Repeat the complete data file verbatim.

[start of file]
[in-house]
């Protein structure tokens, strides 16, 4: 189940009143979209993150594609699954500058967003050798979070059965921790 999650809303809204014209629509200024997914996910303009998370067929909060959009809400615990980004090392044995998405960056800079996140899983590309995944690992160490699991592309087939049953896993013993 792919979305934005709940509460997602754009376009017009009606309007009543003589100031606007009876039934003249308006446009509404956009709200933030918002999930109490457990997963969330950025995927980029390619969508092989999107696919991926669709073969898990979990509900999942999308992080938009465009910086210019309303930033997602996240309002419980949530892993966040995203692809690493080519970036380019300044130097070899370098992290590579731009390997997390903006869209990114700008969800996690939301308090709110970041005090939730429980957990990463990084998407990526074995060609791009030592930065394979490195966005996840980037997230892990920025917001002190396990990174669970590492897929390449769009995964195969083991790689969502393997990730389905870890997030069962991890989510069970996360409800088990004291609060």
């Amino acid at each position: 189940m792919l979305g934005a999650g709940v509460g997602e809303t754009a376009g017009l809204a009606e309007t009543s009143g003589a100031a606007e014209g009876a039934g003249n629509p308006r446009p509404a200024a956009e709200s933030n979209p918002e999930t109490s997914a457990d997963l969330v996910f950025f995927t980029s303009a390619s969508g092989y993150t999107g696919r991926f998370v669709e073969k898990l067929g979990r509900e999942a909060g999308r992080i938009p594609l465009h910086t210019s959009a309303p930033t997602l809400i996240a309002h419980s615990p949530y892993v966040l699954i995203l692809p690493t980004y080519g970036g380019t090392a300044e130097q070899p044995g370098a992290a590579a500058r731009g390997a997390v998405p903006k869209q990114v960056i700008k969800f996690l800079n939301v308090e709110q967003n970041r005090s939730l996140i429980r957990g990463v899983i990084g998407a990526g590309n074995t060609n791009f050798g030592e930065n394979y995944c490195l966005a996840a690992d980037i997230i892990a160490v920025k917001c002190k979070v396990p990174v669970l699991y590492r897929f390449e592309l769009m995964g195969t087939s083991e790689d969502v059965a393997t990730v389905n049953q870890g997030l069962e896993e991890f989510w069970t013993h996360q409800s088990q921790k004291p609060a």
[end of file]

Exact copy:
[in-house]
């Protein structure tokens, strides 16, 4: 189940009143979209993150594609699954500058967003050798979070059965921790 999650809303809204014209629509200024997914996910303009998370067929909060959009809400615990980004090392044995998405960056800079996140899983590309995944690992160490699991592309087939049953896993013993 792919979305934005709940509460997602754009376009017009009606309007009543003589100031606007009876039934003249308006446009509404956009709200933030918002999930109490457990997963969330950025995927980029390619969508092989999107696919991926669709073969898990979990509900999942999308992080938009465009910086210019309303930033997602996240309002419980949530892993966040995203692809690493080519970036380019300044130097070899370098992290590579731009390997997390903006869209990114700008969800996690939301308090709110970041005090939730429980957990990463990084998407990526074995060609791009030592930065394979490195966005996840980037997230892990920025917001002190396990990174669970590492897929390449769009995964195969083991790689969502393997990730389905870890997030069962991890989510069970996360409800088990004291609060």
């Amino acid at each position: 189940m792919l979305g934005a999650g709940v509460g997602e809303t754009a376009g017009l809204a009606e309007t009543s009143g003589a100031a606007e014209g009876a039934g003249n629509p308006r446009p509404a200024a956009e709200s933030n979209p918002e999930t109490s997914a457990d997963l969330v996910f950025f995927t980029s303009a390619s969508g092989y993150t999107g696919r991926f998370v669709e073969k898990l067929g979990r509900e999942a909060g999308r992080i938009p594609l465009h910086t210019s959009a309303p930033t997602l809400i996240a309002h419980s615990p949530y892993v966040l699954i995203l692809p690493t980004y080519g970036g380019t090392a300044e130097q070899p044995g370098a992290a590579a500058r731009g390997a997390v998405p903006k869209q990114v960056i700008k969800f996690l800079n939301v308090e709110q967003n970041r005090s939730l996140i429980r957990g990463v899983i990084g998407a990526g590309n074995t060609n791009f050798g030592e930065n394979y995944c490195l966005a996840a690992d980037i997230i892990a160490v920025k917001c002190k979070v396990p990174v669970l699991y590492r897929f390449e592309l769009m995964g195969t087939s083991e790689d969502v059965a393997t990730v389905n049953q870890g997030l069962e896993e991890f989510w069970t013993h996360q409800s088990q921790k004291p609060a």